This would help not only with my bottom line, but it would also improve food security for Americans and people everywhere.
Before it can happen, however, we need to unleash the full power of biotechnology. The Gene Revolution already has transformed agriculture in the United States and elsewhere, but it can do more.
An important article in the latest issue of Science, the research journal, makes a compelling case. The lead author is Nina V. Federoff, who is the science and technology advisor to Secretary of State Hillary Clinton. “Despite the excellent safety and efficacy record of GM crops, regulatory policies remain almost as restrictive as they were when GM crops were first introduced,” she writes.
“As a result,” she continues, “the benefits of biotechnology have not been realized for the vast majority of food crops.”
That’s for sure. Last week, the government of India refused to approve pest-resistant brinjal (i.e., eggplant), even though brinjal is a staple crop in a country that struggles to feed a population of more than a billion people. Writing in the Asian edition of the Wall Street Journal, Indian farmer Rajesh Kumar, a member of Truth About Trade & Technology’s Global Farmer Network, described his disappointment: “If we are going to produce enough food for our people, farmers must have access to the same tools as growers in the developed world.”
Federoff’s point is that even here in the developed world, farmers still don’t have as much access to biotechnology as they should. We need to embrace new varieties of GM crop in order to help ourselves–and also to serve as an example for governments such as India’s and farmers such as Kumar.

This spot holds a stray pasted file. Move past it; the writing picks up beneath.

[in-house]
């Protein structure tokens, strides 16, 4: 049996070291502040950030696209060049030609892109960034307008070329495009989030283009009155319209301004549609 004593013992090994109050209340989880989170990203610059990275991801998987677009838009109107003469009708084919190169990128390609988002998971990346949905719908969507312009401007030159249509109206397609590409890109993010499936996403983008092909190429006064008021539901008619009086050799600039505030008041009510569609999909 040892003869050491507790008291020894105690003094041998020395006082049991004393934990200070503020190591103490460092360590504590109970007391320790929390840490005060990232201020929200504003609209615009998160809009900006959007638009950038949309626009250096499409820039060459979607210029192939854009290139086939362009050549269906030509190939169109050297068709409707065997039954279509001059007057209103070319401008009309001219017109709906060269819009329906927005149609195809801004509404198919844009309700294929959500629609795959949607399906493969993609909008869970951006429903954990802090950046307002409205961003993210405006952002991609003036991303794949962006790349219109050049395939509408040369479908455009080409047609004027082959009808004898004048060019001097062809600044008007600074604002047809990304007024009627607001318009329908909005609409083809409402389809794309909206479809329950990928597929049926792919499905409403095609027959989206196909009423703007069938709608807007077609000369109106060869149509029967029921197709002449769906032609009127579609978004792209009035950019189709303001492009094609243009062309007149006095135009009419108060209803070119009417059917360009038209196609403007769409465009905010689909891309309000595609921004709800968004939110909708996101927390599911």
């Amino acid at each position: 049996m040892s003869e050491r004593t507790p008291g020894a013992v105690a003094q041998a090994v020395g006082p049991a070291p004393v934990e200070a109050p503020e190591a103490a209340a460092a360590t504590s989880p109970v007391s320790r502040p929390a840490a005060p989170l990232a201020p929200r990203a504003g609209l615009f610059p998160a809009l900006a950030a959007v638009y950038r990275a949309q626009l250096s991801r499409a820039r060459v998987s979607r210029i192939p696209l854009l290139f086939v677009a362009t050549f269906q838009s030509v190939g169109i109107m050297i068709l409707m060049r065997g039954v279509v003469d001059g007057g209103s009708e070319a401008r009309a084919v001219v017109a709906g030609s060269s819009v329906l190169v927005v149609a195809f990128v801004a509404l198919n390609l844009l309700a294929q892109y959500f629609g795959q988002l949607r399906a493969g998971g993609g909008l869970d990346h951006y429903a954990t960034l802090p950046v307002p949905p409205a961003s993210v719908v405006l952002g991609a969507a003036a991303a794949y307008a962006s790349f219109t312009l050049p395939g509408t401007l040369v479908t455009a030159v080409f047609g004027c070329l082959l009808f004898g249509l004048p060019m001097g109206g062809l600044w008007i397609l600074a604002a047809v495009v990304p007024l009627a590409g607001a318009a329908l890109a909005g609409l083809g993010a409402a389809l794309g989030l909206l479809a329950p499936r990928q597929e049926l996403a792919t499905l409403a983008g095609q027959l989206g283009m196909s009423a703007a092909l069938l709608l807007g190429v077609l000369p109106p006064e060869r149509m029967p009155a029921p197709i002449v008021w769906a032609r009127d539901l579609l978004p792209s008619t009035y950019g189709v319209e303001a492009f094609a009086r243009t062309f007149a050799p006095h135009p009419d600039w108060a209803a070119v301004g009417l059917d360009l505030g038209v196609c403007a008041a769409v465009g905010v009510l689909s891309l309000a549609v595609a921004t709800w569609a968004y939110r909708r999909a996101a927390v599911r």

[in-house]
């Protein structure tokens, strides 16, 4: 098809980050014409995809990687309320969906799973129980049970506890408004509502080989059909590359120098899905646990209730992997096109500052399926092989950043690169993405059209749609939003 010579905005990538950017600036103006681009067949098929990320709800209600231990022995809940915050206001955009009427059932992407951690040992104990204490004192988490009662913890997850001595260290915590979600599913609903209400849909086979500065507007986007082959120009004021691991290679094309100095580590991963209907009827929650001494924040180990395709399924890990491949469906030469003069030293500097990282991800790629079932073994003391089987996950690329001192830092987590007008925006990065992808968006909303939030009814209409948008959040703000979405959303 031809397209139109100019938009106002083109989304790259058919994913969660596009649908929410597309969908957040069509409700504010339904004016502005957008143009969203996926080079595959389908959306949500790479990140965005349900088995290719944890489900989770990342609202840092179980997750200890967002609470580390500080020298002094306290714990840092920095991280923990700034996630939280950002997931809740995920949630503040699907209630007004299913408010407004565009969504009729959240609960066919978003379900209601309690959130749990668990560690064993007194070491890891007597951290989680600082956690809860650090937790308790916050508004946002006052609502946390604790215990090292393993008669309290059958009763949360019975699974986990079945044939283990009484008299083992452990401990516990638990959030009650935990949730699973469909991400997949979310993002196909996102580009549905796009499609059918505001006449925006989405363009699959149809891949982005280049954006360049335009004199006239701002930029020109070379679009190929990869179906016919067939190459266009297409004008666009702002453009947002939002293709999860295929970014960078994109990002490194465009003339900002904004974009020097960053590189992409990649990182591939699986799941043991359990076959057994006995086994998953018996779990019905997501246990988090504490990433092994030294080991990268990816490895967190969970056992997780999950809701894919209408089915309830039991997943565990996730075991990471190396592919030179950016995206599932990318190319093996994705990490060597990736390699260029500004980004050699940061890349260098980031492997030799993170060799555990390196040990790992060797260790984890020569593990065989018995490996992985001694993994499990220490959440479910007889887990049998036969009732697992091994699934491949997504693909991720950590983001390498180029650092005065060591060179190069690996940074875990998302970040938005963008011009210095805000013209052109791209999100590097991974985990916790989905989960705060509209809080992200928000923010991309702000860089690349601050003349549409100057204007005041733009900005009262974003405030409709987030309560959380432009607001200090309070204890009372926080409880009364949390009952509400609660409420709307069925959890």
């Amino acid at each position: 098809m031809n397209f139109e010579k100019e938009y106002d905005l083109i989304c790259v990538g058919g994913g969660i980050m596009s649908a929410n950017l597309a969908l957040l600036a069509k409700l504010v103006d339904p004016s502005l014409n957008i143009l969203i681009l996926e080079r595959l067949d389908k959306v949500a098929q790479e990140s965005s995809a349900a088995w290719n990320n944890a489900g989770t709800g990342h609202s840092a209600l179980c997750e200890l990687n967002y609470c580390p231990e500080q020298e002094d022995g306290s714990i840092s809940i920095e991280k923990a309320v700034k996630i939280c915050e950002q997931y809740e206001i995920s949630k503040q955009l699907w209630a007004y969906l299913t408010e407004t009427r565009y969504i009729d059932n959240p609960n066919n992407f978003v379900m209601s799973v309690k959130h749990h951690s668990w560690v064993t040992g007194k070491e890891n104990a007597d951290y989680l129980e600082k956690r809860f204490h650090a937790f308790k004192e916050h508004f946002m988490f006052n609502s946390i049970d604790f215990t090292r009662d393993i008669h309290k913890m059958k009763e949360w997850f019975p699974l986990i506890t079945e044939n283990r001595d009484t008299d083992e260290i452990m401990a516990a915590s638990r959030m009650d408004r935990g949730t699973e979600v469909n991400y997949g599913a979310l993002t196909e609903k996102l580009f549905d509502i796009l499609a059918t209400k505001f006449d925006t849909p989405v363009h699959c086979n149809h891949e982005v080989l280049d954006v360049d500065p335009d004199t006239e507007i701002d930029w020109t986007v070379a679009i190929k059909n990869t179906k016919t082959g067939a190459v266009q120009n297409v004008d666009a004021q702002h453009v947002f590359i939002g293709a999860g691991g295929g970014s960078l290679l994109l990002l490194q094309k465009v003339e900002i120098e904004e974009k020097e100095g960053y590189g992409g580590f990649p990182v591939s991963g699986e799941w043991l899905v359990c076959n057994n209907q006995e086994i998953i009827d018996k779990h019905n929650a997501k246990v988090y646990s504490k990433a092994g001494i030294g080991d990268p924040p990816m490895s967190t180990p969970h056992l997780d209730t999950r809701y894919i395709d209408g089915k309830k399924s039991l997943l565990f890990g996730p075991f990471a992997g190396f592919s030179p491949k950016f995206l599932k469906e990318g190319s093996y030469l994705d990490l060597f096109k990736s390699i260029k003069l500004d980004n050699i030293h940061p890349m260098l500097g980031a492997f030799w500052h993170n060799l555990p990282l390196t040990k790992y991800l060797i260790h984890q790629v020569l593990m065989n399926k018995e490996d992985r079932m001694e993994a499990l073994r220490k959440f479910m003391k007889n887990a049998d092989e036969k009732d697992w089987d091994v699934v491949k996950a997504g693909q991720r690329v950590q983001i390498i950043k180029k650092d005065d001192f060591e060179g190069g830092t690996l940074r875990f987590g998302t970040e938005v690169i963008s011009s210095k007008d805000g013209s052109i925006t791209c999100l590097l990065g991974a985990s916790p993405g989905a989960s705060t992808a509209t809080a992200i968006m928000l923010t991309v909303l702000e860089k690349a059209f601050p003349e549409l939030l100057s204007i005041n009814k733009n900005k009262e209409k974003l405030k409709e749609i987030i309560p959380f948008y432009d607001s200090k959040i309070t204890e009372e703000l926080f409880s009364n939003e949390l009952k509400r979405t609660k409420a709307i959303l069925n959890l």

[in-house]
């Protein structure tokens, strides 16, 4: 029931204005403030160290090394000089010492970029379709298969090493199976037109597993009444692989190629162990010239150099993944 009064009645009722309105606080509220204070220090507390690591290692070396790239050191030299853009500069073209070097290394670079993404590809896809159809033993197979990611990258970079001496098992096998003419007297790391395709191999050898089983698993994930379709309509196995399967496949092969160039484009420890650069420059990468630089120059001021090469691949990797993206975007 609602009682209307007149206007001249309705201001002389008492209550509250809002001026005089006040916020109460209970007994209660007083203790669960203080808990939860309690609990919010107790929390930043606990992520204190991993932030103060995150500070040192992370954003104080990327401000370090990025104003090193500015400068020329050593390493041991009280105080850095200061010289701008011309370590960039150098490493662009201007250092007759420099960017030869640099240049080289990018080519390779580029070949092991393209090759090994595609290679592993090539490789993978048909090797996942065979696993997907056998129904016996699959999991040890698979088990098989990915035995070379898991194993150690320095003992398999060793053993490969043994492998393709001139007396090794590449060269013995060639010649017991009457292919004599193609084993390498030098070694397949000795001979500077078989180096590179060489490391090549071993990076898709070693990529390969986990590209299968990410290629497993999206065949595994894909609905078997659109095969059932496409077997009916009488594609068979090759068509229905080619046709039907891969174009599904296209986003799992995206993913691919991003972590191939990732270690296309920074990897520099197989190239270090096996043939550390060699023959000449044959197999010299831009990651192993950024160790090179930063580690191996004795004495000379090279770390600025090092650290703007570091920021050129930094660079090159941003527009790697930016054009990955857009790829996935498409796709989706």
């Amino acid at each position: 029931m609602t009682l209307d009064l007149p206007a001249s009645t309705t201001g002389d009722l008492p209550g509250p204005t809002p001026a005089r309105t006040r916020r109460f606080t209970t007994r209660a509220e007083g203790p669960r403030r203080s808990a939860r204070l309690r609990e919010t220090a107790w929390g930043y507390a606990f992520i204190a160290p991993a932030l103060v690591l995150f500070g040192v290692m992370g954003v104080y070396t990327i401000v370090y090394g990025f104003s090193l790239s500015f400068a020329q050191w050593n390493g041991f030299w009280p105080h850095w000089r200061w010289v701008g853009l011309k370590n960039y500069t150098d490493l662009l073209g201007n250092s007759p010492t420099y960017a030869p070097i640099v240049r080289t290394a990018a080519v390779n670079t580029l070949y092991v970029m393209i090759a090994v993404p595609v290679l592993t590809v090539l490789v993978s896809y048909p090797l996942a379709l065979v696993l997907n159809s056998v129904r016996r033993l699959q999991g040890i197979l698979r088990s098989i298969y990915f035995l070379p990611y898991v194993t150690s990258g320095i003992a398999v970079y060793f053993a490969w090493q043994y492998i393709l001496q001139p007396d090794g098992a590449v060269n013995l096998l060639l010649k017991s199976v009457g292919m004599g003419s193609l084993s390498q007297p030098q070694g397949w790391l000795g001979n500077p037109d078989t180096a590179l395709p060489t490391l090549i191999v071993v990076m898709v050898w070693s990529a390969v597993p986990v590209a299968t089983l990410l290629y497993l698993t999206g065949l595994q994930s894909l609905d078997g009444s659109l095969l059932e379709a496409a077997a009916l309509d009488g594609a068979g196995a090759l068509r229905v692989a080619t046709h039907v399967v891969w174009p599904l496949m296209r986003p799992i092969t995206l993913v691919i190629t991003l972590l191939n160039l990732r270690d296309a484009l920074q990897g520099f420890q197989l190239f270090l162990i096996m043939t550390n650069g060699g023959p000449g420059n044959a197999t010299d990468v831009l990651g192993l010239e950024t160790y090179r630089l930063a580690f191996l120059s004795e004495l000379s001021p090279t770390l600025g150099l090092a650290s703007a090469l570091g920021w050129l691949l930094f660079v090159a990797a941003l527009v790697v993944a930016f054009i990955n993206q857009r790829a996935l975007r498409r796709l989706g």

Of all the traits I’d like to see commercialized in the United States, cold-tolerance tops my list. Scientists at several universities are already trying to identify the genes that will make this possible. I suspect that in the right regulatory environment, we could be planting cold-tolerant corn within a few years.
In North Dakota, cold tolerance is critical because our growing season is so short. It takes a while for the snow to clear and the ground to warm up. Then there are a limited number of days before the fall’s first frost, at which time our corn must be fully mature. If it isn’t, our harvest can fail.
Success often depends on how soon we get started. Weather is an important factor. So is soil temperature: Seeds stay dormant until the ground heats to about 50 degrees or warmer. Ideally, we try to plant between April 20 and May 5.
What if biotechnology made it possible for seeds to germinate in slightly chillier soil temperatures? Starting just a week or two sooner would help enormously.
Think of it as a baseball season. Teams fight to win the pennant in September. Yet the games in April are just as important. In the standings, a victory on Opening Day matters as much as a win on the final weekend, when teams are scrambling to make the playoffs.
Cold-tolerant crops would have the effect of delivering a few extra wins at the start of the season.
It would deliver an environmental benefit as well. One way to deal with the cold is to till the soil. By turning it over, we can warm it up. But this contributes to soil erosion, soil moisture loss and increased fuel costs. Cold tolerance derived from biotechnology would allow more farmers to adopt no-till strategies while still achieving the benefits of early planting.
We must allow biotechnology to flourish–and put an end to the snow jobs.
Terry Wanzek grows corn, soybeans, and wheat on his family farm in North Dakota. Mr. Wanzek serves as a North Dakota Senator and board member of Truth About Trade and Technology (www.truthabouttrade.org)